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Johnson v. Allstate Insurance Co.

March 24, 1997

DONNA JOHNSON, APPELLANT,
v.
ALLSTATE INSURANCE COMPANY, AN ILLINOIS CORPORATION, RESPONDENT.



Appeal from Superior Court of King County. Docket No: 94-2-29307-9. Date filed: 01/05/96. Judge signing: Hon. Sally Pasette.

PER CURIAM. Donna Johnson appeals an order of summary judgment dismissing her cause of action against Allstate Insurance Company. She contends summary judgment was improper because her Allstate policy covered losses occurring during the policy period, and it was undisputed that she discovered her loss during the policy period. Because coverage under Johnson's policy was triggered only if the event insured against occurred during the policy period, we affirm.

FACTS

In January 1985, Johnson left her Hawaii residence and returned to her hometown in Iowa. Several weeks later, she asked her roommate in Hawaii to put all her belongings in storage. According to Johnson, the roommate rented a storage unit, moved Johnson's belongings into it, and mailed Johnson the keys.

In February 1985, Johnson asked a friend who was traveling to Hawaii to check on the storage unit. The friend said "everything was there" and "the unit was full of boxes to the top." The keys were again returned to Johnson.

Shortly thereafter, Johnson requested that a second lock be placed on the storage unit. The storage unit company put the second lock on the unit and kept the key.

In 1990, Peggy Franks became the manager of the storage unit property. At that time, Johnson's unit still had two padlocks on the door. The unit showed no signs of forced entry. The records of the storage unit company showed no visits to Johnson's unit between 1990 and November 18, 1993.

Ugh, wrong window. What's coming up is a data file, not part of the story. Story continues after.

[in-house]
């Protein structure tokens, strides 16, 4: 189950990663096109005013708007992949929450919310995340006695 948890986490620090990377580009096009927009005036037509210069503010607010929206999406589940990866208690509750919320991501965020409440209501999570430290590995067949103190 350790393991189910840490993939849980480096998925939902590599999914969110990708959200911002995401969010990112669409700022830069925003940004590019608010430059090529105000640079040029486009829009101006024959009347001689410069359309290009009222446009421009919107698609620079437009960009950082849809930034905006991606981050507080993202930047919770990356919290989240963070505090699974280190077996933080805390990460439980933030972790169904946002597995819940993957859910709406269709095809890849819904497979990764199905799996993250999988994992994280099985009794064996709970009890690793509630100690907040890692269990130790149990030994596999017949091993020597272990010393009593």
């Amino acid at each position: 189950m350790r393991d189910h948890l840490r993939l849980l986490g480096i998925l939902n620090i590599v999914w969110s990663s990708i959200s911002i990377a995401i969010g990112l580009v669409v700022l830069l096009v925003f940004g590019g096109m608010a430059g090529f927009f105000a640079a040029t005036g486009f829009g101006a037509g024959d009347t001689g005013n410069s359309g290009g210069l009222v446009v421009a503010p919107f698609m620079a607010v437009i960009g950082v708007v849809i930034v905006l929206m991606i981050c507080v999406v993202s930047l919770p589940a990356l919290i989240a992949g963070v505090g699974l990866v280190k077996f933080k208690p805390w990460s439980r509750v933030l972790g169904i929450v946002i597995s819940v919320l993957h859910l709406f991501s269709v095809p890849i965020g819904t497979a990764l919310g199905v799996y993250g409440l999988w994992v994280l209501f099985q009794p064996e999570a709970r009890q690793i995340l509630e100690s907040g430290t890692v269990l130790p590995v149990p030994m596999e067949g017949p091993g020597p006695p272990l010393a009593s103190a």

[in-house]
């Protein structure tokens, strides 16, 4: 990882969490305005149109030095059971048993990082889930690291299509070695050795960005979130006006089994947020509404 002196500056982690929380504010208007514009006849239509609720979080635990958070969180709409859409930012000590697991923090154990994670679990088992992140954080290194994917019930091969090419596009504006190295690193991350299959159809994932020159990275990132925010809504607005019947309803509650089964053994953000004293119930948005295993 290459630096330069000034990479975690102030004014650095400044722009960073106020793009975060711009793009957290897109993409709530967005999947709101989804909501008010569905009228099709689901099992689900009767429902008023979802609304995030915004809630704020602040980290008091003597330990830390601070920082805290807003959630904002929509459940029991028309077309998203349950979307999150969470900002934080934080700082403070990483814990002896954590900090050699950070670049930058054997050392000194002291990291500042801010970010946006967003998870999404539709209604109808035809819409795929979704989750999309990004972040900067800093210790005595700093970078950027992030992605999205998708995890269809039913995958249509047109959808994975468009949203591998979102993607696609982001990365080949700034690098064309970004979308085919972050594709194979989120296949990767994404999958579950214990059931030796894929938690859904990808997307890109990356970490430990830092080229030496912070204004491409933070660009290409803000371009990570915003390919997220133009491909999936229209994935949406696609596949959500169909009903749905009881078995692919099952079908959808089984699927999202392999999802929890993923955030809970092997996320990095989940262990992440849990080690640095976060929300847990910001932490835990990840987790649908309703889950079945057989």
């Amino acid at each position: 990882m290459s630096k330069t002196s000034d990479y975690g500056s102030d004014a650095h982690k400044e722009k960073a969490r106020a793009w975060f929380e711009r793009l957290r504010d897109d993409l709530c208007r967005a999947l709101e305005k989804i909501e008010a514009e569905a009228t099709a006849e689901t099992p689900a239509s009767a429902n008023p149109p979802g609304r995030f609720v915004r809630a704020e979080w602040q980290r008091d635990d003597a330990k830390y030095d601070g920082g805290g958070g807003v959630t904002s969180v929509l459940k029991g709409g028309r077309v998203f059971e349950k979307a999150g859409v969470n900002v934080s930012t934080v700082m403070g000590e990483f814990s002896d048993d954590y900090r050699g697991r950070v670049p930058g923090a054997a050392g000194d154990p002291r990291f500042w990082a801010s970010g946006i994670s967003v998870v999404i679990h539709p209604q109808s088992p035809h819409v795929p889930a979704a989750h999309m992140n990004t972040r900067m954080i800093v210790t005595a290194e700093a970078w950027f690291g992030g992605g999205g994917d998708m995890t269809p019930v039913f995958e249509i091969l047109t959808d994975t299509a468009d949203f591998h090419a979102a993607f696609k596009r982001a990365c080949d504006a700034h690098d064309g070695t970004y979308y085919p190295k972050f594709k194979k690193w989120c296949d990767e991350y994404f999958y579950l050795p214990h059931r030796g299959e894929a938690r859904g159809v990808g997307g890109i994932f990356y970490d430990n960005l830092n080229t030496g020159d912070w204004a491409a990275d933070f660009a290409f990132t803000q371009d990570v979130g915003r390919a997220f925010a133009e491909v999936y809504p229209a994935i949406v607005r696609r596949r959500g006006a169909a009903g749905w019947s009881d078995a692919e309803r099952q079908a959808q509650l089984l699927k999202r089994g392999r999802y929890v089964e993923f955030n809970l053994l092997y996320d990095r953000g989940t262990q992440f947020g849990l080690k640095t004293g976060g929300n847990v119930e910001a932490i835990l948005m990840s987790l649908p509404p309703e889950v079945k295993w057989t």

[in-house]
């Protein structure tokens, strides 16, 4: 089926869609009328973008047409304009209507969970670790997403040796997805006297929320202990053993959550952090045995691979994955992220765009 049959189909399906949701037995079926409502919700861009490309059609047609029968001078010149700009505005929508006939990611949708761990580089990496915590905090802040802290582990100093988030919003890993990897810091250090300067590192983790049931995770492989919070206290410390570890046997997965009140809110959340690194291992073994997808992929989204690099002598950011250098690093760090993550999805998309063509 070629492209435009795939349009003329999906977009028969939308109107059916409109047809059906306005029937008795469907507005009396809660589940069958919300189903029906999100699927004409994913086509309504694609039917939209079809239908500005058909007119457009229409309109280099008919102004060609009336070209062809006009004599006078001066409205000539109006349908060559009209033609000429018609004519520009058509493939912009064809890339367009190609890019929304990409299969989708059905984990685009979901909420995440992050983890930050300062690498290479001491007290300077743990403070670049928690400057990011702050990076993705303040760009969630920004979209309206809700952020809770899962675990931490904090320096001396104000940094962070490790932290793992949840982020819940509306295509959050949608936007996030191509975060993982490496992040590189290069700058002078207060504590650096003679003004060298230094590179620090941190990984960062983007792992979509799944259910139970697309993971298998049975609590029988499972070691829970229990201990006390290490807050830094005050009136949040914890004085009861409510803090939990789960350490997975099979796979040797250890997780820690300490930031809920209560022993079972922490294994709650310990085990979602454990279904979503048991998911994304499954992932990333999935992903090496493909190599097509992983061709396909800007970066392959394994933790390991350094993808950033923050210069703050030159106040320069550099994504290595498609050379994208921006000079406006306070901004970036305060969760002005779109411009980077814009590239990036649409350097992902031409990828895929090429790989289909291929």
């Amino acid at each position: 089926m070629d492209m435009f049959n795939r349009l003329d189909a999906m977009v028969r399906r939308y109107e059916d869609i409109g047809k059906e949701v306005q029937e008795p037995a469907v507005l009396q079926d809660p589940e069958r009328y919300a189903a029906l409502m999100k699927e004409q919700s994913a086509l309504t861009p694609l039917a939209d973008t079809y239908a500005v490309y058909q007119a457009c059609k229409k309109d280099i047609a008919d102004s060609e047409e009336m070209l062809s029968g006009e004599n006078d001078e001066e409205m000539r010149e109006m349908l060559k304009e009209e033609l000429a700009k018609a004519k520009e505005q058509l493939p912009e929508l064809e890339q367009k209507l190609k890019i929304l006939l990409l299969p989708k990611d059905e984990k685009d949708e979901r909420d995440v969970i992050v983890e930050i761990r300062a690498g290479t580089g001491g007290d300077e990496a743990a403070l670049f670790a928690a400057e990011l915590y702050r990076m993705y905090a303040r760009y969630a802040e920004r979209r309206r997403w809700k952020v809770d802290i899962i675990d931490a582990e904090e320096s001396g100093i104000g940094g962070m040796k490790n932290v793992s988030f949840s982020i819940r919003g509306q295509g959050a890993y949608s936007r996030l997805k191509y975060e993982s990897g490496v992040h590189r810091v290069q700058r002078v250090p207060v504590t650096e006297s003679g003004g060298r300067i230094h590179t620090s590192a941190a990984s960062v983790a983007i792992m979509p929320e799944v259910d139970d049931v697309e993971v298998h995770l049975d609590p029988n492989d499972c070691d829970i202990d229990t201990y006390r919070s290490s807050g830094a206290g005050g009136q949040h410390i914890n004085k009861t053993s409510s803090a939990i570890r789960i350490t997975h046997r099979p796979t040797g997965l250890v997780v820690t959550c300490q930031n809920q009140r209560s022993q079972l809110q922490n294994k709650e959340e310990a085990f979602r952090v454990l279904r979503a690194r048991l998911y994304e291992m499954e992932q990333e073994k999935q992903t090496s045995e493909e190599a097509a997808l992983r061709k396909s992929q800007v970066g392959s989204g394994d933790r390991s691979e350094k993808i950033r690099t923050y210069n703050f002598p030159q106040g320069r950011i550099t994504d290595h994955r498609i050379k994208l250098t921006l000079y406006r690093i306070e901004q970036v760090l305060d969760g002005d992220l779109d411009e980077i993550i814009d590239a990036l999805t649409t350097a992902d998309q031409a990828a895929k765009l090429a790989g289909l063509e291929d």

In February 1992, Allstate issued Johnson a homeowner's policy providing personal property coverage. The policy stated that it applied "only to losses which occur during the policy period...." *fn1

On November 17, 1993, Johnson made her first visit to her storage unit. Her belongings were not in the unit. Instead, she found empty boxes containing paper and things that did not belong to her. Johnson called Allstate the next day to report the loss. She also called the police. Another day went by before she contacted the manager of the storage facility and informed her of the loss.

Johnson subsequently gave statements to Allstate and the Honolulu Police. Allstate denied coverage for Johnson's claim.

In November 1994, Johnson filed the instant action asserting various claims against Allstate, including bad faith, breach of contract, negligence, tort of outrage, and violations of several regulations and statutes. Allstate moved for summary judgment on the ground that there was no proof that the theft occurred during the policy period. The trial court granted the motion. Johnson appeals.

DECISION

The sole question on review is whether the trial court erred in granting Allstate's motion for summary judgment. Johnson contends summary judgment was improper because her homeowner's policy provided coverage for any loss occurring during the policy period, and it is undisputed that she discovered the loss during the policy period. She concludes that "the court can not determine that the plaintiff[']s loss took place at any time other than when it was discovered...." We disagree.

Johnson's homeowner's policy is an "occurrence" policy applying only to "losses which occur during the policy period...." Although the word "loss" is not defined in the policy, its meaning is plain. The policy repeatedly refers to "loss to the property", and in the "theft" section speaks of "loss of property from a known place...." Thus, the word "loss" means damage, injury, or deprivation, not the discovery of the same. Under the policy's "occurrence" language, the deprivation she insured against had to occur during the policy period before coverage was triggered. *fn2 The fact that Johnson discovered her loss during the policy period did not trigger coverage and did not preclude summary judgment.

The cases cited by Johnson do not support her position. *fn3 They involve liability "occurrence" policies providing coverage for liability arising out the insured's wrongful acts. The cases hold only that coverage under such policies is not determined by whether the wrongful act occurred during the policy period; rather, it is determined by whether the claimant's injury or damage ...


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